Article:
Partying to oblivion
You lead a sad, exceedingly pathetic existence when you directly correlate fun with partying to the extent that your epistemic abilities fail to conjure up anything else that could be rendered as a good time. In truth, this mind-frame plagues many young adults in college, as the setting cultivates and encourages the "party scene." While it by no means has consumed the whole population of college students, a hearty percentage unequivocally rank partying as the only activity worthy of a Thursday, Friday or Saturday night. What better way to spend your weekend nights then drowning in intoxication, perhaps consequently acting wild, loose and uninhibited? Perhaps most discouraging, the college campus has been littered with the stinking corpse of creativity. When 20-year-olds can fathom nothing more interesting to do with their time than exhaust the pastime that they have been exhausting for years, innovative spirit is suffocated. The quest to ignite the motivation to get through the next week of work, when extinguished at the nearest fraternity house, is left to rot under the floorboards. For some, this scene becomes so all-consuming that people who fulfill their fun quota for the week by other means become not only unrelatable, but boring. Has our college society become so degenerate, so uncreative in thought that participating in anything other than parties is instantaneously deemed as soporific? Enjoying the company of friends in settings that are void of blaring music and incorrigible groping may seem mundane, but frankly, it is often these times that prove to be the rudiment of substantial relationships and unforgettable events that concatenate a smorgasbord of memories. Equally as otiose in nature is the drunken state in which many partiers stoop to while out on their weekend excursions of fun and excitement — a true symbol of moral decay. Most obviously, if you are not 21 years of age yet, you are blatantly breaking the law. Because many people have flouted this law does not make it any less illegal, contrary to common behavior and thought patterns. But, shying away from the legalistic standpoint, the objective to go out and get "hammered" falls pathetically short of a noble, respectable one. However, being noble and respectable no longer seems pertinent, so many instantly disregard this argument, labeling it as prude and miserably lacking and adventurous spirit. I challenge that notion: Is it not far more adventurous to seek alternatives to the drunken stupor that encapsulates college students than to simply accept being the stereotype? When did falling in the gray area of the status quo become the ideal for college kids to strive for? However true the above arguments may be, kids won't cease their hard-partying habits because alcohol enhances their ability to be funny, daring and jocund. Without ethanol running through their veins, many may find that their insecurities still run rampant, stunting their social capabilities. Guys ensure that girls consume enough alcohol to diminish their standards, enhancing the guys' chance to use their oh-so-clever, alcohol-laced smooth talk to obliterate any walls that were not already diminished by the girls' altered state of mind. Frankly, many partiers are not ashamed to admit that they drink alcohol so that they can participate in things they are normally too bashful or self-aware to do. How wretched a society that cannot derive the ability to have a good — even crazy time — without suppressants deranging their mindset! How shameless are the people who bluntly admit that their own personalities simply don't suffice in the context of a jam-packed basement! Somehow, exchanging drunken mistakes from the night before, reiterating just how smashed you became on the impressive amount and assortment of alcohol you housed, and piecing together a night with glaring holes in it with your fellow drunks has become a popular pastime on the college campus. Something a considerable portion of partygoers will not forthrightly admit is the abject spirit that is so tangible in their life, for one reason or another, that they party as means of escaping these feelings of inadequacy. While many college kids simply party for reasons mentioned above, there is no denying that a sizeable amount go out to sink into a crowd of strangers, numbing their dejection, stress or hardship with the sense of oblivion that bombinates through the sea of heads. The obvious predicament that surfaces in this case is that alcohol is not a miracle substance: Remarkably, it cannot erase the truths of reality, although it can temporarily abate its intensity. It is crucial for college kids to realize that partying is not necessary to deal with pain, alter their personalities or partake in a good time. An insatiable feeling of emptiness — although perhaps not yet acknowledged — will surely eat our society alive, feeding off the carcass of innovation, imagination and contrivance that has been slaughtered by mainstream partying.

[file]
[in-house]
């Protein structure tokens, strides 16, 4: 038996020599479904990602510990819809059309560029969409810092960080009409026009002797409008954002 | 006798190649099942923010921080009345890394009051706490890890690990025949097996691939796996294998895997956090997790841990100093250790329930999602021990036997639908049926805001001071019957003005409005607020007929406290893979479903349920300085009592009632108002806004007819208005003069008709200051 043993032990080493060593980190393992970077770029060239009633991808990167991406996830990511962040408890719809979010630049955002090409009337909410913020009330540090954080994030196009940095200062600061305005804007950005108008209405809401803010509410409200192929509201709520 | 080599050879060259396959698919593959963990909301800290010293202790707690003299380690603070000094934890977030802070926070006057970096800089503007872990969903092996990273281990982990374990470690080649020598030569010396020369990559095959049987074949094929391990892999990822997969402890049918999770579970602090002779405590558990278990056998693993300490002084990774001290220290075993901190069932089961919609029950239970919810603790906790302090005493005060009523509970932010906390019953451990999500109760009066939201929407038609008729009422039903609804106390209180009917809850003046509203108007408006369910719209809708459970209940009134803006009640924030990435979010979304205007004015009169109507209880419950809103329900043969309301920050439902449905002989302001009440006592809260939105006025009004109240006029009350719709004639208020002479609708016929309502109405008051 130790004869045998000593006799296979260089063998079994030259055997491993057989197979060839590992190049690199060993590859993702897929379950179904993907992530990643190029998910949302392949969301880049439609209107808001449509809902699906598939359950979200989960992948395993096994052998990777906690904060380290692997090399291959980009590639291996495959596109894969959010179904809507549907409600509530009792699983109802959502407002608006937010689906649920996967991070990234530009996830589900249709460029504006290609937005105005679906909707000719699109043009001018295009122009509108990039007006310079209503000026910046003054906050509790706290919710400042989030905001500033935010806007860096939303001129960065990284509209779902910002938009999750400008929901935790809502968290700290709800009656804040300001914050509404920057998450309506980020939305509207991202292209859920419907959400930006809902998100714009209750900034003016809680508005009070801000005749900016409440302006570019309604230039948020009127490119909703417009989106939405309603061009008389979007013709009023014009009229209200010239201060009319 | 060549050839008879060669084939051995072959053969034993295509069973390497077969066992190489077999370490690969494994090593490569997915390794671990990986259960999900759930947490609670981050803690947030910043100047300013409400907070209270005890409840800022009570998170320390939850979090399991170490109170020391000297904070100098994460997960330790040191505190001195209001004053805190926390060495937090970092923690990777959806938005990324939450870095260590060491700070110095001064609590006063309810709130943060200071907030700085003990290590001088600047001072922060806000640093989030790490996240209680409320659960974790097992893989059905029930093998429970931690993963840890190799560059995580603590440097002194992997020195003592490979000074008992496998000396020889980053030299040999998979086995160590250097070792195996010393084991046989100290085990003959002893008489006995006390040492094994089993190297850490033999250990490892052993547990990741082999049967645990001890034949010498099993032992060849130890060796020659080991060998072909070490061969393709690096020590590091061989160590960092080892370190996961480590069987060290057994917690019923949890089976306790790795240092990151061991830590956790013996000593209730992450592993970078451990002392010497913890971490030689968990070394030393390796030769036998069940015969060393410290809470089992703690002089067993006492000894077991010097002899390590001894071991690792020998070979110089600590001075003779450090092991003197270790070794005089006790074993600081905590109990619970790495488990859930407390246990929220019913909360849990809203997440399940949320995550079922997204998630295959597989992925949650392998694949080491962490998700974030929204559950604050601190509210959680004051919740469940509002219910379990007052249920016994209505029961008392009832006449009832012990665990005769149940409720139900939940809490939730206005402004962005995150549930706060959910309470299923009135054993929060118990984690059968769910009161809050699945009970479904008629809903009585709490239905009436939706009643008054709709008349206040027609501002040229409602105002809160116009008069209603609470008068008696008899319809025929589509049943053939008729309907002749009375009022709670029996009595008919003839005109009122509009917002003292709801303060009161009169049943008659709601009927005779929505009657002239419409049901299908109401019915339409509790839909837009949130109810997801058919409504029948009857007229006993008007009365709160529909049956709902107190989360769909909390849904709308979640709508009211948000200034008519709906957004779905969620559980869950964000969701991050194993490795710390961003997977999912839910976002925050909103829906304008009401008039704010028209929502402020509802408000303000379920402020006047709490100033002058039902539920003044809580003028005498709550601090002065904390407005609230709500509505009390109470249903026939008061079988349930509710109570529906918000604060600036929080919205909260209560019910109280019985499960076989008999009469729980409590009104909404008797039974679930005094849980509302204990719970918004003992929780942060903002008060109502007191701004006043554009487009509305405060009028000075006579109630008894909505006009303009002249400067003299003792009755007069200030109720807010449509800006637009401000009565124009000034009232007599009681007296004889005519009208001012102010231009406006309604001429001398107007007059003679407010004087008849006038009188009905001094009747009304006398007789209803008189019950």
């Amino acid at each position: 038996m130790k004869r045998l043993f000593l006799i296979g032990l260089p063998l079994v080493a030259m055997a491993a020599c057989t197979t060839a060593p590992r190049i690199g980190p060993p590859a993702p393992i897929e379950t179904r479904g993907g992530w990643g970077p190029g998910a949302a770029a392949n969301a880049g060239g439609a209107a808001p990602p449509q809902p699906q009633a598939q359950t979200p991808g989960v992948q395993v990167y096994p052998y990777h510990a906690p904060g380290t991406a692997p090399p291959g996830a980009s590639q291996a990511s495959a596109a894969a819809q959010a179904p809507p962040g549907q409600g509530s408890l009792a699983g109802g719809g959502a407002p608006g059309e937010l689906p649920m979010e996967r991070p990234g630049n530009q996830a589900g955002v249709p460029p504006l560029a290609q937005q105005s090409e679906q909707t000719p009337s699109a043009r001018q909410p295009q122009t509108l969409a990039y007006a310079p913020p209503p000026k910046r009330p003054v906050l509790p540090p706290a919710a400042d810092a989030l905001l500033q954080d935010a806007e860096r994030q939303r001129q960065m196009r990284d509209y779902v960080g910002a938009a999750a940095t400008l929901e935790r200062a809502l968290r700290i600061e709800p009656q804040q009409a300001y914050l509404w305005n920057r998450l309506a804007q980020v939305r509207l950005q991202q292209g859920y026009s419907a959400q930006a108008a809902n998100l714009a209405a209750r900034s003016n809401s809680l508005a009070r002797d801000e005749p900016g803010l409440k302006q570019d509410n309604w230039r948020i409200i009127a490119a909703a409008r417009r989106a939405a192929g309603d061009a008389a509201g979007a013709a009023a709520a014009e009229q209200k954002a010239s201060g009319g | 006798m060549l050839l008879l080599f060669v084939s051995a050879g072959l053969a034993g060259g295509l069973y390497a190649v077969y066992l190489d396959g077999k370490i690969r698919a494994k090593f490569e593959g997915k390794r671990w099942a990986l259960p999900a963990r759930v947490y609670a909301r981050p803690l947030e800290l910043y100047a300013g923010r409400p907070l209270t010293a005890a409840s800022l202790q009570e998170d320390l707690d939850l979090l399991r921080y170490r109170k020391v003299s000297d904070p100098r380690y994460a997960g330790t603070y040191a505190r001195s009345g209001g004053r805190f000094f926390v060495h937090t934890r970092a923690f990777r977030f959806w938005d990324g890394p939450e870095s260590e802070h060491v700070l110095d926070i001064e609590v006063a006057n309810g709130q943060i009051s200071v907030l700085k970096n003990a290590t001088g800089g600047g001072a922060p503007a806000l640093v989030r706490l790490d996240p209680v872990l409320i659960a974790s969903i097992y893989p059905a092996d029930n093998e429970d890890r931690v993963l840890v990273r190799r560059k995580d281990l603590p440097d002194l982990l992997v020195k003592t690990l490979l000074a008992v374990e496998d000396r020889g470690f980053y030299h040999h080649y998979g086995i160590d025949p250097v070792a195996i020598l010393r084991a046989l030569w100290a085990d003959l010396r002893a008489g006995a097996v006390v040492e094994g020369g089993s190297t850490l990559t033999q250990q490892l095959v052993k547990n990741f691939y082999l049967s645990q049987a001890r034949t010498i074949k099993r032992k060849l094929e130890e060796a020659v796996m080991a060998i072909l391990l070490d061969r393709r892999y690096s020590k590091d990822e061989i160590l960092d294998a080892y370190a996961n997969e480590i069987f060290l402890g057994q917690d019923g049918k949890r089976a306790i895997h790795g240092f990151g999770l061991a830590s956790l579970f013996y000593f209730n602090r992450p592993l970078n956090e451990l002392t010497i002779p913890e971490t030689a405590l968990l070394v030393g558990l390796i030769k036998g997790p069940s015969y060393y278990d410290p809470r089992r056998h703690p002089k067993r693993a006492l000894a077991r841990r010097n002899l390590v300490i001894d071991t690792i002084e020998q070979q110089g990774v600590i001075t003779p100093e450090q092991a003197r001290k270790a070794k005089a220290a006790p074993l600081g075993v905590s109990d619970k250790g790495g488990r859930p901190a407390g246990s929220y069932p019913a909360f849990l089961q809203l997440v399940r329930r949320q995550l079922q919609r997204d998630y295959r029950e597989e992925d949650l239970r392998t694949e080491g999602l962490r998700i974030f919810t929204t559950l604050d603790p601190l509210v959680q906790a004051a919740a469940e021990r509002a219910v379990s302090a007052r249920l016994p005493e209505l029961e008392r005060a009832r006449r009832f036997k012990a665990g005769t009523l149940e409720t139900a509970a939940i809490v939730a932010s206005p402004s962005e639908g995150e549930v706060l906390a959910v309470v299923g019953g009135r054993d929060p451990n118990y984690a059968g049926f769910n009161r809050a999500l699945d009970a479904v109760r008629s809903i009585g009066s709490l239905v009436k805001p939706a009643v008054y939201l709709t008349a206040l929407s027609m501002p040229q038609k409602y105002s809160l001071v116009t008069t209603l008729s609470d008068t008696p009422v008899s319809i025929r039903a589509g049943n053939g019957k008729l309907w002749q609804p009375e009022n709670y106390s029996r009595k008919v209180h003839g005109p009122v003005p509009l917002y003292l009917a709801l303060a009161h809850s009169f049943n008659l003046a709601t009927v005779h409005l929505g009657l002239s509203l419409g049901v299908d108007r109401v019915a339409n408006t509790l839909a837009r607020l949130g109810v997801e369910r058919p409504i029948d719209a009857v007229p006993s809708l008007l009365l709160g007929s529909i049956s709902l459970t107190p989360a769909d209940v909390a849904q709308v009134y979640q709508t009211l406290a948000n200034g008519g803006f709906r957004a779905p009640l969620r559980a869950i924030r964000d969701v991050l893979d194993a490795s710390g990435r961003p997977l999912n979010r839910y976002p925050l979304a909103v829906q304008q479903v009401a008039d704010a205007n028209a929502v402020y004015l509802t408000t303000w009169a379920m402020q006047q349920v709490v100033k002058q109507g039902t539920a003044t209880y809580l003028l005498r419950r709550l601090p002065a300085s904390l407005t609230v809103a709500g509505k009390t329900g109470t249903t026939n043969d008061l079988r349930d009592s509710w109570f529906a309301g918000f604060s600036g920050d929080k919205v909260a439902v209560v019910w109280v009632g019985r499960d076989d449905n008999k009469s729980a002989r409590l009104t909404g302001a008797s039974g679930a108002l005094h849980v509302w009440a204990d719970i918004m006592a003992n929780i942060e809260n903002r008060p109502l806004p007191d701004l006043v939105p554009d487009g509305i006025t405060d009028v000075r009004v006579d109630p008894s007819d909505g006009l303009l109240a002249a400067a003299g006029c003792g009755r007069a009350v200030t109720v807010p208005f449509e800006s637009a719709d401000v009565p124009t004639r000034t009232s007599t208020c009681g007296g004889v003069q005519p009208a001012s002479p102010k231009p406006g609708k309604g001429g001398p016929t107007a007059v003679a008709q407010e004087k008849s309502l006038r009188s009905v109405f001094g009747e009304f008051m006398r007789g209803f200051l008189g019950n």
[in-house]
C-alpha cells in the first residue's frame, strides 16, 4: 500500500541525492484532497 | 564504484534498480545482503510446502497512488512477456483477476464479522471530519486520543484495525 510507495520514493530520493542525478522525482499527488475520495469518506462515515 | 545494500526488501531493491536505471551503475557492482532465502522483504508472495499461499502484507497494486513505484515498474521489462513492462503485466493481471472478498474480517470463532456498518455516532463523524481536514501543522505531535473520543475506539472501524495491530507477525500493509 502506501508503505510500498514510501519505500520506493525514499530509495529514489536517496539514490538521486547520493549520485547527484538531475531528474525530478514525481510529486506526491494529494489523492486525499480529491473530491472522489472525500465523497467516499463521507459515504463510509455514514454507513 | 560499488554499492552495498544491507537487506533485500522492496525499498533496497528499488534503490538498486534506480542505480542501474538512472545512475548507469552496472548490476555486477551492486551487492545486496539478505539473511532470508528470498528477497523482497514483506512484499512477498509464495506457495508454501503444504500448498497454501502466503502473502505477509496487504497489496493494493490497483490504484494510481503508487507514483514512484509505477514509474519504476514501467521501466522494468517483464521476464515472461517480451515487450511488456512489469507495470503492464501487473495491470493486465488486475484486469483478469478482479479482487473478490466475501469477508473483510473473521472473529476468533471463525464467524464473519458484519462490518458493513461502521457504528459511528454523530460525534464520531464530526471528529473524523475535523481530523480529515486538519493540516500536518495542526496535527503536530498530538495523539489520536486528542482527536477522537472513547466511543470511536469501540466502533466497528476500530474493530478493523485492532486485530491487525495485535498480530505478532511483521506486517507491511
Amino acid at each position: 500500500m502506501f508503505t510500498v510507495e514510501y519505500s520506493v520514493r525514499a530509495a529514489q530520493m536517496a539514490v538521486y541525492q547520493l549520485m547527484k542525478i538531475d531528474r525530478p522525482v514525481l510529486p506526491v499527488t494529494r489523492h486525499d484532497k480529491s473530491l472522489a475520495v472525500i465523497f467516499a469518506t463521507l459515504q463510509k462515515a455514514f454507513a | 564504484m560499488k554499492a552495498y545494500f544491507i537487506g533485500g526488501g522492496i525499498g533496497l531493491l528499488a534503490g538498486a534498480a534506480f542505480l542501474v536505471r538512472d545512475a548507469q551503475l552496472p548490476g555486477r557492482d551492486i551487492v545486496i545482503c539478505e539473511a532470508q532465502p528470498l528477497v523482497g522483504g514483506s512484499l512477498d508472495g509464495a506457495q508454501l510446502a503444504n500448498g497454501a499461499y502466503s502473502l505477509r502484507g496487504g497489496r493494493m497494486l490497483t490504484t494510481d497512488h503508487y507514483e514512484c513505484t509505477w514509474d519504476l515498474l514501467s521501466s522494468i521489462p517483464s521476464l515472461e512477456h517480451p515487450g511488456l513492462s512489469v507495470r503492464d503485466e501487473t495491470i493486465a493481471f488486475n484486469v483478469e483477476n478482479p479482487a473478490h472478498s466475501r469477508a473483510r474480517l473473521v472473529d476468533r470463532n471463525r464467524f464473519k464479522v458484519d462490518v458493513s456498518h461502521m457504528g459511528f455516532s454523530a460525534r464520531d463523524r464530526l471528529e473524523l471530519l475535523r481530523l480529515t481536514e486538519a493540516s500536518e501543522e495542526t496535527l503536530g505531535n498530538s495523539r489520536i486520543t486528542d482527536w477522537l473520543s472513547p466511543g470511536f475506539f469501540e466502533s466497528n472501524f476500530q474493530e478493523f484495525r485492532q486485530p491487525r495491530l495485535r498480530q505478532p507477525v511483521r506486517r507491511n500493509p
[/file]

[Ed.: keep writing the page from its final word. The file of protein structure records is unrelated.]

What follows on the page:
Jenna Greenfield is a School of Arts and Sciences sophomore. Her column "Triumphs and Woes" runs on alternative Wednesdays.